Meredith Baxter Birney was one of the leads having taken time off from her hit series Family Ties to guest on this show. She thought I wrote well for women and recommended me to the producers of Family Ties.
Family Ties didn't start until 1982, so now we are in the early to mid-eighties, which also corresponds to the Star Trek movie era.
Earlier in the book, he tends to jump around in the late forties to early fifties, and I had some difficulty keeping track of when we were and how old Koenig was in these various stories.
There seems to be some filler towards the end of the book. There are several independent anecdotes that feel like Koenig included just to fill space, or because he wanted to tell the stories but had no place else to out them.
Those are really the only issues I had with the book. I enjoyed reading it and learning more about Walter Koenig's fascinating career.
There are several topics in the book that I will explore here: Koenig's youth, his somewhat neurotic personality, his passion for acting, and his Star Trek experience. There's a lot more in the book about his other TV work and his writing, but I won't spend as much time on those topics.
Koenig grew up in Manhattan, the son of a socialist father, and mother who probably wanted to be someplace else. The challenges he faced as a child gave him an "other shoe" mentality . Whenever something went well, he expected "the other shoe to drop" at any minute. Often, in the stories he tells, it did. He developed a dour, neurotic personality that made it difficult for him to enjoy things, gave him several physical ticks, and sent him into counseling. At the same time, this background probably prepared him well for being an actor.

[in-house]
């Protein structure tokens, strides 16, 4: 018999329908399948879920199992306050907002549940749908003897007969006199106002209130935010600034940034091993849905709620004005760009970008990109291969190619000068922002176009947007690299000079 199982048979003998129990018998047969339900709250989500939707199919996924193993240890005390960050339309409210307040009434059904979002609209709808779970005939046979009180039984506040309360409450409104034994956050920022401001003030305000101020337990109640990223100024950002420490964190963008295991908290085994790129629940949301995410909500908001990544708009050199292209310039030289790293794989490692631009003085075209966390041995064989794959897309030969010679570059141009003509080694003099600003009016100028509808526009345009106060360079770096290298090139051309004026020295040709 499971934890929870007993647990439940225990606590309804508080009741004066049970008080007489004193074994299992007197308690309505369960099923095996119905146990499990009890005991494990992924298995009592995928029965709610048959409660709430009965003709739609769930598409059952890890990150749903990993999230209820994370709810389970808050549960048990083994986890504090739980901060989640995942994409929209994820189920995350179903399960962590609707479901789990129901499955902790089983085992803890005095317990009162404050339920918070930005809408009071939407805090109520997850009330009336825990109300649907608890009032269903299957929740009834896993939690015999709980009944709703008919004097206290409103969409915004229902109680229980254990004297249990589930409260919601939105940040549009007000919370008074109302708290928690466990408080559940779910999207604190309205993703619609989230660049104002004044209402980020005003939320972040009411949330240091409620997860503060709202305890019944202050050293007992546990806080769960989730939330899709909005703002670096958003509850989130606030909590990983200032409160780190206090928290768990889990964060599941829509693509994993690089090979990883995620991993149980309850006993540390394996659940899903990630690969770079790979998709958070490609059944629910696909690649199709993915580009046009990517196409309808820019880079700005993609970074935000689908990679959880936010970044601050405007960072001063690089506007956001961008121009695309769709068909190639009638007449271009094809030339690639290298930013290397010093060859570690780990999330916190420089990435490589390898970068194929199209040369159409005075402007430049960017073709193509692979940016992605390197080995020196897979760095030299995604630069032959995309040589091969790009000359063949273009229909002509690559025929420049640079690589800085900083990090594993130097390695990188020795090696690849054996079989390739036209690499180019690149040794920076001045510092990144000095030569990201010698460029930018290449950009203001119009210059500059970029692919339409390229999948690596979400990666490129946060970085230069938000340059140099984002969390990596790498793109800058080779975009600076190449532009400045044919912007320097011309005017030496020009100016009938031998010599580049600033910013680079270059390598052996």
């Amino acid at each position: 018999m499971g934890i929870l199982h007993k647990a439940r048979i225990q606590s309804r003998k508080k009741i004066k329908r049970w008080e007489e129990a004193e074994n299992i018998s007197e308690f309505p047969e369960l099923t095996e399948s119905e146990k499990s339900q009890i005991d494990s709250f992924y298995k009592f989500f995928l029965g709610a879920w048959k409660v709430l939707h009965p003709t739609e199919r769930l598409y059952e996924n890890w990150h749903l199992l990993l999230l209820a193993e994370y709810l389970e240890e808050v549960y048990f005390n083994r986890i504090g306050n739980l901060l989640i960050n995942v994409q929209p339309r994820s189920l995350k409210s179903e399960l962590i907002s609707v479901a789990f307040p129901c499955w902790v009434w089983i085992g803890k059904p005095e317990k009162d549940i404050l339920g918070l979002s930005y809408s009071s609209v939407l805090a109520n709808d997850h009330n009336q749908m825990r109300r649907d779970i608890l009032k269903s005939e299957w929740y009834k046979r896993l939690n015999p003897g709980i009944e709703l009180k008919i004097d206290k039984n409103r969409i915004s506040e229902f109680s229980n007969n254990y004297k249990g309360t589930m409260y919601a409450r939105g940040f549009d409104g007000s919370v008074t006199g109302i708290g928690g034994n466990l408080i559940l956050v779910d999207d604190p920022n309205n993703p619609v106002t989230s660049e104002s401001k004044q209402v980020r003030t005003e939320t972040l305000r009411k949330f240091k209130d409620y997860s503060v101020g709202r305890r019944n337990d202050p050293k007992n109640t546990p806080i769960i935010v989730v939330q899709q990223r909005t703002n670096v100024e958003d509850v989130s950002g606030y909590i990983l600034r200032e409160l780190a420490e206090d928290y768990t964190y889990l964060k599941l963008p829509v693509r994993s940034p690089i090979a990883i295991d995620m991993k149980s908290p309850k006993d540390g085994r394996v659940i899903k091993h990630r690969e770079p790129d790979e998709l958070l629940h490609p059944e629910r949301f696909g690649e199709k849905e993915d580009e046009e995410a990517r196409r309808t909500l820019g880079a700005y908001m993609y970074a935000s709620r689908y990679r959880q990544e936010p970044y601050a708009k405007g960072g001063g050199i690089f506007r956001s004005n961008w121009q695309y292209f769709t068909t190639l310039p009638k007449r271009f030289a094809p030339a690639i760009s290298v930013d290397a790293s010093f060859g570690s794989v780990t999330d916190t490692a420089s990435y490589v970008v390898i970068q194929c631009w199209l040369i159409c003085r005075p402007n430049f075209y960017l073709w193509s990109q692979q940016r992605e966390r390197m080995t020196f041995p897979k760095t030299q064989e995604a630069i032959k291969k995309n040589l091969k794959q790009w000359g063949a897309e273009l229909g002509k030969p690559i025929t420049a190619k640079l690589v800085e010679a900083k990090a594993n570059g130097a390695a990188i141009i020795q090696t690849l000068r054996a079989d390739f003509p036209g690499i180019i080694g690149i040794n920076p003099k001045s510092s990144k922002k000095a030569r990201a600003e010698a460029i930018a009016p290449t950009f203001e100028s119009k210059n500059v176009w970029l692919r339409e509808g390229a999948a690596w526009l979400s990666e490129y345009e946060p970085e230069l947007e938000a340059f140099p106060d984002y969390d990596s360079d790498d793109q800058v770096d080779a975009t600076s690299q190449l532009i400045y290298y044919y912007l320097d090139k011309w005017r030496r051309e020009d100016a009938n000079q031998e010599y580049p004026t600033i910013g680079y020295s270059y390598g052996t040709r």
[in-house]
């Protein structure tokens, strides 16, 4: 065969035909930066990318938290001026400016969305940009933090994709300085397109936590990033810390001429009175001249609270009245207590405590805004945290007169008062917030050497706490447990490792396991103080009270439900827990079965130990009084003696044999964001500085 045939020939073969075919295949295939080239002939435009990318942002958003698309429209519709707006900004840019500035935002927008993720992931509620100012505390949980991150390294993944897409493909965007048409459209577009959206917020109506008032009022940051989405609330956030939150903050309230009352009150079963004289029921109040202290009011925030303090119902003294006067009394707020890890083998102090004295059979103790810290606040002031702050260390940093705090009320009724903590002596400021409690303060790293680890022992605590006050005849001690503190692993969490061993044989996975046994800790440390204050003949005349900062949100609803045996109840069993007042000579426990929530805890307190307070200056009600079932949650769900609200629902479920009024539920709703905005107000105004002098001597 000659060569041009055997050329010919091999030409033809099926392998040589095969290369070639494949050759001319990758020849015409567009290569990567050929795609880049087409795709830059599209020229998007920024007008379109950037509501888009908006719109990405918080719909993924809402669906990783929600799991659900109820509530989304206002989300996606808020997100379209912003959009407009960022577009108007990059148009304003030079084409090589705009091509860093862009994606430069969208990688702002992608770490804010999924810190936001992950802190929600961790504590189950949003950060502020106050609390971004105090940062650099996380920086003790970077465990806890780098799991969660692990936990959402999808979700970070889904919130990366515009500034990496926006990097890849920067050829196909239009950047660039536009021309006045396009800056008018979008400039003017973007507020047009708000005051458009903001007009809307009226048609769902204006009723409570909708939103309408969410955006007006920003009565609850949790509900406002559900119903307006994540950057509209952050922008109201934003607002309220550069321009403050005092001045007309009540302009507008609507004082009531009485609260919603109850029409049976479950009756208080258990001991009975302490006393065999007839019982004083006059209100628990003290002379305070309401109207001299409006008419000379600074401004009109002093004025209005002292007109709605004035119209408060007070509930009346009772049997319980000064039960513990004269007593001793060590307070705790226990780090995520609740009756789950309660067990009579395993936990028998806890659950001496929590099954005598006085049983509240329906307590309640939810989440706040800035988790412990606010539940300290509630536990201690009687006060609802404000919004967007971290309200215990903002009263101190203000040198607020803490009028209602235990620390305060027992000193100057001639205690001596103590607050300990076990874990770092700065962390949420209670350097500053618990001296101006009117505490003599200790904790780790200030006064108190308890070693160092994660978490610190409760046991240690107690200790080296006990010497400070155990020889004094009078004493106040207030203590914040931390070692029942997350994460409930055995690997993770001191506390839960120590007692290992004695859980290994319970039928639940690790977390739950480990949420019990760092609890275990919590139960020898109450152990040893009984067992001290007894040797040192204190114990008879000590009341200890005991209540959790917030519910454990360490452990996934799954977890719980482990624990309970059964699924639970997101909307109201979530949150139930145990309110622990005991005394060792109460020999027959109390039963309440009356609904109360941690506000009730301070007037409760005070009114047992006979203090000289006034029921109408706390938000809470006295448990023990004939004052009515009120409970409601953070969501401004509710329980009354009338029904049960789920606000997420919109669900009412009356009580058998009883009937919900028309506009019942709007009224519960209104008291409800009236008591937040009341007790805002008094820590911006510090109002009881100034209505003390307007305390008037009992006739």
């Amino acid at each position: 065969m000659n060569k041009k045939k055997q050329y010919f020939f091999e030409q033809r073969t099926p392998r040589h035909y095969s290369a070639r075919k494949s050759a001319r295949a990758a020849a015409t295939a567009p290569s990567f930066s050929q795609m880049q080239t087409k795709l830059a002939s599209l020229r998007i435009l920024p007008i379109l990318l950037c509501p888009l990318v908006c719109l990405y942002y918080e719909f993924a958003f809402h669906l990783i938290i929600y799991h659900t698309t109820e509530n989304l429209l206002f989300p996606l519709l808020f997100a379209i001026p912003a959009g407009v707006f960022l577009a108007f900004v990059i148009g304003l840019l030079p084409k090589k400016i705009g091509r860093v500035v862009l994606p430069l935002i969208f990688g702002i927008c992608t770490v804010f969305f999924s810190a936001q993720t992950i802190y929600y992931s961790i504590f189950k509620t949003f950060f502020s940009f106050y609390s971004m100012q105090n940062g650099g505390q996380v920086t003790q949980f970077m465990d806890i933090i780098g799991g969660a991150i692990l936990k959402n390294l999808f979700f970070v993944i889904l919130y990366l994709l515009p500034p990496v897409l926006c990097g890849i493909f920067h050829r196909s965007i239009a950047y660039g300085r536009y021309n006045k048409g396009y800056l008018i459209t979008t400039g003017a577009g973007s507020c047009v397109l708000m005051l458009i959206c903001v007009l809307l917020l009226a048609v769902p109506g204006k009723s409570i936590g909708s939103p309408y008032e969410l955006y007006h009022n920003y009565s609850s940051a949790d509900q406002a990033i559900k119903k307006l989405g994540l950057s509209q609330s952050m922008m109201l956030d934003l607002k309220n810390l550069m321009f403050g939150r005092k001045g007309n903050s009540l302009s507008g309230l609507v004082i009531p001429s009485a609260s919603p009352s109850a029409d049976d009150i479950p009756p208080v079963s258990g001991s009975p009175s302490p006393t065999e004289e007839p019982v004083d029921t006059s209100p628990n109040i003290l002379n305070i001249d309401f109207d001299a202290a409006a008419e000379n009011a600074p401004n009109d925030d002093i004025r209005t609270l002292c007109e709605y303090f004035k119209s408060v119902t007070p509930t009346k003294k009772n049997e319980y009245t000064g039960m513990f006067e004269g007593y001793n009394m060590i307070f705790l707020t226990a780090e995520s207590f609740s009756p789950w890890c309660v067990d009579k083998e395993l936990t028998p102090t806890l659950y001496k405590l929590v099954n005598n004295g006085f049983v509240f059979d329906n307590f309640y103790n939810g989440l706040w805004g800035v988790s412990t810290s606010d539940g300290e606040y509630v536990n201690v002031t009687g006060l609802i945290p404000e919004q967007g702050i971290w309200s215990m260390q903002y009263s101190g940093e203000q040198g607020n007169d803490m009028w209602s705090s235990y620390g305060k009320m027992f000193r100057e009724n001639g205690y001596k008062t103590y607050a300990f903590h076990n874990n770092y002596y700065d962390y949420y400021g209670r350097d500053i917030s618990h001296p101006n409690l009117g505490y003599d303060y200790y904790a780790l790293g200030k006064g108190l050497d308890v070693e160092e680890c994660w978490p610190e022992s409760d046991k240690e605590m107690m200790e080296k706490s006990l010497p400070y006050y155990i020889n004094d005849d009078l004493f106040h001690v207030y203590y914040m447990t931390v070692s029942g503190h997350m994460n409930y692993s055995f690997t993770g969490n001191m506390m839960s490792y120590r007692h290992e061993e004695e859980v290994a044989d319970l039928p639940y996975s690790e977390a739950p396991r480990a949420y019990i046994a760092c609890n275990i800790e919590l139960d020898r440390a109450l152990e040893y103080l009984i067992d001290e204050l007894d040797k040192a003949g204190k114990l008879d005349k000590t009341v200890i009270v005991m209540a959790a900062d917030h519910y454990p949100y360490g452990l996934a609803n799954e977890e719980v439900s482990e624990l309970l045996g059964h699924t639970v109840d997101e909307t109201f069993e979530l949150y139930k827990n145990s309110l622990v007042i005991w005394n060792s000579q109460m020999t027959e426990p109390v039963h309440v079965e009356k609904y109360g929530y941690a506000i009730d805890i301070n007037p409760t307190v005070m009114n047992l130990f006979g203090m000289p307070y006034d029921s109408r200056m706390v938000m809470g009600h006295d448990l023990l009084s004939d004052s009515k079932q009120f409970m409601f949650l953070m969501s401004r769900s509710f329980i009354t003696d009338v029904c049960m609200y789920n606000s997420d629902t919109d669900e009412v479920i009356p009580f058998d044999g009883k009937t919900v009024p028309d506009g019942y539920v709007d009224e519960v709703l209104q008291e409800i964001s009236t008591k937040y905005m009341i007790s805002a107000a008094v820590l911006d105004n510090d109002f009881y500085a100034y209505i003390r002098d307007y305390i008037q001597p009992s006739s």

His parents' marriage was a rough one, punctuated by the several month long disappearance of his father. When his socialist father died several years later, his mother was left to unravel a complex web of business deals she knew nothing about and barely had the skills to manage. Fortunately, she was a quick learner.
My mother, Sarah Strauss Koenig, lived thirty years with a man she didn't love, and now he had abandoned her. It was as if he had done it purposely. There were no liquid assets, and she was terrified that we would all starve. Hysteria ruled her life, but it was acrimony that kept her heart pumping. If she hadn't been able to hate my father for the lost years and the destitute state in which he had left us she might have surrendered to her fear and joined him.
The Koenigs did have to adjust the way they lived as the Red Scare swept across the country. His father threw away his beloved Russian music as the family began getting threatening letters in the mail.
And of course, the notes kept coming. At first I had a morbid curiosity about them and volunteered each day to collect the mail. That was definitely a mistake. Each time one appeared it was like turning over a school paper and discovering a failing grade. The blood drained from my head, my stomach capsized, I had trouble breathing. I never got used to it. I finally avoided the mail deliveries and all mention of them. In a way that made it worse. With my folks now tightlipped out of respect for my wishes I was free to imagine that they not only were arriving with greater frequency but that the inscribed threats had become increasingly more explicit. "We're going to cut your balls off and stuff them down your throats, you Commie bastards" was sort of along the lines of what I envisioned.
When given free reign, Koenig's mind always goes to the darkest possible conclusion. But it didn't limit itself to just the possibility of a dark future. Koenig was one of the best athletes on his high school track and field team.